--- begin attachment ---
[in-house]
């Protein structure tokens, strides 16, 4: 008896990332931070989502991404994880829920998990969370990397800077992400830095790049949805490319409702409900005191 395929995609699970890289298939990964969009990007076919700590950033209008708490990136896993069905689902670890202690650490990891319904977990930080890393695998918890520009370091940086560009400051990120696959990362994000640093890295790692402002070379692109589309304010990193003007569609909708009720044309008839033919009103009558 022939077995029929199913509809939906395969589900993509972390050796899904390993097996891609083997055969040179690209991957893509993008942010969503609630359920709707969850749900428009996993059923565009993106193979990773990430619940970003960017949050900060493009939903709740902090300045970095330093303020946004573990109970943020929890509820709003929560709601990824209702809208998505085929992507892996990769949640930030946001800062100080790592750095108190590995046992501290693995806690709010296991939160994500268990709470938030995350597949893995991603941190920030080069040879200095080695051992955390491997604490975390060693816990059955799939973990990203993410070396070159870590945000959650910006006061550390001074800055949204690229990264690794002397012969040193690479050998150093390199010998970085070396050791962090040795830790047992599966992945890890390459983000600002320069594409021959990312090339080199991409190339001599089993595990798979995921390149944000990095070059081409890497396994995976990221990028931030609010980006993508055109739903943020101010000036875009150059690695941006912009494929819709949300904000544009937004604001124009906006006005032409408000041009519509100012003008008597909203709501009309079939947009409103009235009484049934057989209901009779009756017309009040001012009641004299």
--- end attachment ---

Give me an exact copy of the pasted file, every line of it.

[in-house]
């Protein structure tokens, strides 16, 4: 008896990332931070989502991404994880829920998990969370990397800077992400830095790049949805490319409702409900005191 395929995609699970890289298939990964969009990007076919700590950033209008708490990136896993069905689902670890202690650490990891319904977990930080890393695998918890520009370091940086560009400051990120696959990362994000640093890295790692402002070379692109589309304010990193003007569609909708009720044309008839033919009103009558 022939077995029929199913509809939906395969589900993509972390050796899904390993097996891609083997055969040179690209991957893509993008942010969503609630359920709707969850749900428009996993059923565009993106193979990773990430619940970003960017949050900060493009939903709740902090300045970095330093303020946004573990109970943020929890509820709003929560709601990824209702809208998505085929992507892996990769949640930030946001800062100080790592750095108190590995046992501290693995806690709010296991939160994500268990709470938030995350597949893995991603941190920030080069040879200095080695051992955390491997604490975390060693816990059955799939973990990203993410070396070159870590945000959650910006006061550390001074800055949204690229990264690794002397012969040193690479050998150093390199010998970085070396050791962090040795830790047992599966992945890890390459983000600002320069594409021959990312090339080199991409190339001599089993595990798979995921390149944000990095070059081409890497396994995976990221990028931030609010980006993508055109739903943020101010000036875009150059690695941006912009494929819709949300904000544009937004604001124009906006006005032409408000041009519509100012003008008597909203709501009309079939947009409103009235009484049934057989209901009779009756017309009040001012009641004299």